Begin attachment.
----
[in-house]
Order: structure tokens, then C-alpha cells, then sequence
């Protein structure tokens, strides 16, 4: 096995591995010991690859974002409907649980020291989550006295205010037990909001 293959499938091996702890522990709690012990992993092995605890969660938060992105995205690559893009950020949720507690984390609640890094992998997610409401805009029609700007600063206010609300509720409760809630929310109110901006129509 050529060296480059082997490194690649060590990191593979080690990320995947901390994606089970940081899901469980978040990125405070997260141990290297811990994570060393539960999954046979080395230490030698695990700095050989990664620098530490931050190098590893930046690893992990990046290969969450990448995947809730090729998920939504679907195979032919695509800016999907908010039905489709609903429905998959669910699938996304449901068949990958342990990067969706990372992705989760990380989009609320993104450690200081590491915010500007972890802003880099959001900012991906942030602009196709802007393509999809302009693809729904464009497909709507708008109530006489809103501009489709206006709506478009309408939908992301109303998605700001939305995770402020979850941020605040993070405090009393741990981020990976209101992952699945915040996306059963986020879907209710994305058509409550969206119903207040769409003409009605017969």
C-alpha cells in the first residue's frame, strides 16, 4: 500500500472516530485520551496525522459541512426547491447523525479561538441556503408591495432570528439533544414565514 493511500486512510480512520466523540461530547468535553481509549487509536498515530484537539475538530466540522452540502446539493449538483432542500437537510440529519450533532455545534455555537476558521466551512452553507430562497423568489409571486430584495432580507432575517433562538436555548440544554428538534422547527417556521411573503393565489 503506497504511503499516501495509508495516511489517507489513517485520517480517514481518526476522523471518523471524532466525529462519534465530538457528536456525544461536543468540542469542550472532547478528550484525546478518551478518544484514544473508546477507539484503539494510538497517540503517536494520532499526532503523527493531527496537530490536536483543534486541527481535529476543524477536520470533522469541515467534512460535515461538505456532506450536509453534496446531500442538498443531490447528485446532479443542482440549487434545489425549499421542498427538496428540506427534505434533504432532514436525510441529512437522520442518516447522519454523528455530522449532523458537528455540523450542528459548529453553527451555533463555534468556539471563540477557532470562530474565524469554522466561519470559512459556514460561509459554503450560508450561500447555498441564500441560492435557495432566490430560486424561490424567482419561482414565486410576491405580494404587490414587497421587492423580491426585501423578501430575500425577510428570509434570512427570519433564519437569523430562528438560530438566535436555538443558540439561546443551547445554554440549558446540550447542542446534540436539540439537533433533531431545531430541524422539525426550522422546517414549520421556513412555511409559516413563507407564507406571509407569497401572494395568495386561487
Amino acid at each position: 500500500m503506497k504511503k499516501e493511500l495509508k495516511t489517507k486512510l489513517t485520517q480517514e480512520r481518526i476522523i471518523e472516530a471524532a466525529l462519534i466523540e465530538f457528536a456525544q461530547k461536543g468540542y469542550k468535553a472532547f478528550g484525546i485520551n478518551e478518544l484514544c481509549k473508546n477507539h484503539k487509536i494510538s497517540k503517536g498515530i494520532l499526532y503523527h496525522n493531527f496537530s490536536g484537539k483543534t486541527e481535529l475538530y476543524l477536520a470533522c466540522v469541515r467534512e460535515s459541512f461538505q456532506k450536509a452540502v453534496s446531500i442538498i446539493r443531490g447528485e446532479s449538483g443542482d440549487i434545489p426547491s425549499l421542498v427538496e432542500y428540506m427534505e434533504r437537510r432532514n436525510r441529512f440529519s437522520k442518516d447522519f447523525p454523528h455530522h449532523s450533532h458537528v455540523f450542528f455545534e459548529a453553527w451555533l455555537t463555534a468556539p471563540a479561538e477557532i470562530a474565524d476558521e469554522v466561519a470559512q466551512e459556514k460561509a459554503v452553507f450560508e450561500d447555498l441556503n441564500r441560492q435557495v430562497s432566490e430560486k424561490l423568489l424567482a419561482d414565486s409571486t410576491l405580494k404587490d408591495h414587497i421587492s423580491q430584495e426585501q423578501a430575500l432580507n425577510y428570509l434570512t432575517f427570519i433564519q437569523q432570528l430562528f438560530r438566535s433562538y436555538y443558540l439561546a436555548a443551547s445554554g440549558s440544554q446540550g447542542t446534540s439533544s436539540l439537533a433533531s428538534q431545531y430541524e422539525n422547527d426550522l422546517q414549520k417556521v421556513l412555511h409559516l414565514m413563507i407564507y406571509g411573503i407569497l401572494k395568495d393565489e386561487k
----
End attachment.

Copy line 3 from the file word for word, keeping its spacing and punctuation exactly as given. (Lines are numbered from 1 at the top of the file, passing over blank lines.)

């Protein structure tokens, strides 16, 4: 096995591995010991690859974002409907649980020291989550006295205010037990909001 293959499938091996702890522990709690012990992993092995605890969660938060992105995205690559893009950020949720507690984390609640890094992998997610409401805009029609700007600063206010609300509720409760809630929310109110901006129509 050529060296480059082997490194690649060590990191593979080690990320995947901390994606089970940081899901469980978040990125405070997260141990290297811990994570060393539960999954046979080395230490030698695990700095050989990664620098530490931050190098590893930046690893992990990046290969969450990448995947809730090729998920939504679907195979032919695509800016999907908010039905489709609903429905998959669910699938996304449901068949990958342990990067969706990372992705989760990380989009609320993104450690200081590491915010500007972890802003880099959001900012991906942030602009196709802007393509999809302009693809729904464009497909709507708008109530006489809103501009489709206006709506478009309408939908992301109303998605700001939305995770402020979850941020605040993070405090009393741990981020990976209101992952699945915040996306059963986020879907209710994305058509409550969206119903207040769409003409009605017969």